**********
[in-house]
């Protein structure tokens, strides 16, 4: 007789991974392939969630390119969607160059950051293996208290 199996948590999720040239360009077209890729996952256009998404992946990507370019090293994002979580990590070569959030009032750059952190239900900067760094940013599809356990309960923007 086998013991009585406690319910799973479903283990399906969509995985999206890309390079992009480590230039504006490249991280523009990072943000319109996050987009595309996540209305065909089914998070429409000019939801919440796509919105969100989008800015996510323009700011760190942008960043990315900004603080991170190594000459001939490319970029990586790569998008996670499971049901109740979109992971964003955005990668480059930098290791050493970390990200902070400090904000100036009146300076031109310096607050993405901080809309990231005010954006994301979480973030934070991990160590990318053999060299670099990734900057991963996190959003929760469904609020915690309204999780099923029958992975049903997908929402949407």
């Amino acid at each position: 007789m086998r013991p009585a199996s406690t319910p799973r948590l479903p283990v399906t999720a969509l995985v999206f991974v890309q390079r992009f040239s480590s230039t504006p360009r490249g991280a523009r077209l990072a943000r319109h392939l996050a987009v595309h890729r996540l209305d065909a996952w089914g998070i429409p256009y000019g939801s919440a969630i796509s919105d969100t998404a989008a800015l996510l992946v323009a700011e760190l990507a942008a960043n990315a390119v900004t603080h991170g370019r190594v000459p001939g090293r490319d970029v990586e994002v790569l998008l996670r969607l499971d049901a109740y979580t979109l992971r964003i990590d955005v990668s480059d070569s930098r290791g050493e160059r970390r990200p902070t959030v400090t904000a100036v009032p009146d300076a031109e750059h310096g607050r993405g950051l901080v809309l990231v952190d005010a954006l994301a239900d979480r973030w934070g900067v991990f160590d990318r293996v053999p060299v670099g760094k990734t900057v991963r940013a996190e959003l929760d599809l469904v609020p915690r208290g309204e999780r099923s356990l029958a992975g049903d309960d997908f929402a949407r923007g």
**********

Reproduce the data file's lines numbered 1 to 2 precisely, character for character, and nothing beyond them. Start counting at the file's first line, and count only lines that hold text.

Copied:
[in-house]
């Protein structure tokens, strides 16, 4: 007789991974392939969630390119969607160059950051293996208290 199996948590999720040239360009077209890729996952256009998404992946990507370019090293994002979580990590070569959030009032750059952190239900900067760094940013599809356990309960923007 086998013991009585406690319910799973479903283990399906969509995985999206890309390079992009480590230039504006490249991280523009990072943000319109996050987009595309996540209305065909089914998070429409000019939801919440796509919105969100989008800015996510323009700011760190942008960043990315900004603080991170190594000459001939490319970029990586790569998008996670499971049901109740979109992971964003955005990668480059930098290791050493970390990200902070400090904000100036009146300076031109310096607050993405901080809309990231005010954006994301979480973030934070991990160590990318053999060299670099990734900057991963996190959003929760469904609020915690309204999780099923029958992975049903997908929402949407």